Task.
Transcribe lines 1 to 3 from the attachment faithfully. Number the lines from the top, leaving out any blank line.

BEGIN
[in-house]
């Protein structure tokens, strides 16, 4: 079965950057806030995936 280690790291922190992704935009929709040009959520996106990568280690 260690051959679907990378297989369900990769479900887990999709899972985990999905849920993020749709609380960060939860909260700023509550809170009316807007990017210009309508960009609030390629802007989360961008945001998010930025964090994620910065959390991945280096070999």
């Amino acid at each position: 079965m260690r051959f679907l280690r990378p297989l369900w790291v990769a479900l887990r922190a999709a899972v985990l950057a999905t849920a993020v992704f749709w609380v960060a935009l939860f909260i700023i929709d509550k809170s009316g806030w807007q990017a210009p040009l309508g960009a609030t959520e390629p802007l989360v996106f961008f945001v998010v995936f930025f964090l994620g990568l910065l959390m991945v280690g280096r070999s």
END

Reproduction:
[in-house]
């Protein structure tokens, strides 16, 4: 079965950057806030995936 280690790291922190992704935009929709040009959520996106990568280690 260690051959679907990378297989369900990769479900887990999709899972985990999905849920993020749709609380960060939860909260700023509550809170009316807007990017210009309508960009609030390629802007989360961008945001998010930025964090994620910065959390991945280096070999």
């Amino acid at each position: 079965m260690r051959f679907l280690r990378p297989l369900w790291v990769a479900l887990r922190a999709a899972v985990l950057a999905t849920a993020v992704f749709w609380v960060a935009l939860f909260i700023i929709d509550k809170s009316g806030w807007q990017a210009p040009l309508g960009a609030t959520e390629p802007l989360v996106f961008f945001v998010v995936f930025f964090l994620g990568l910065l959390m991945v280690g280096r070999s």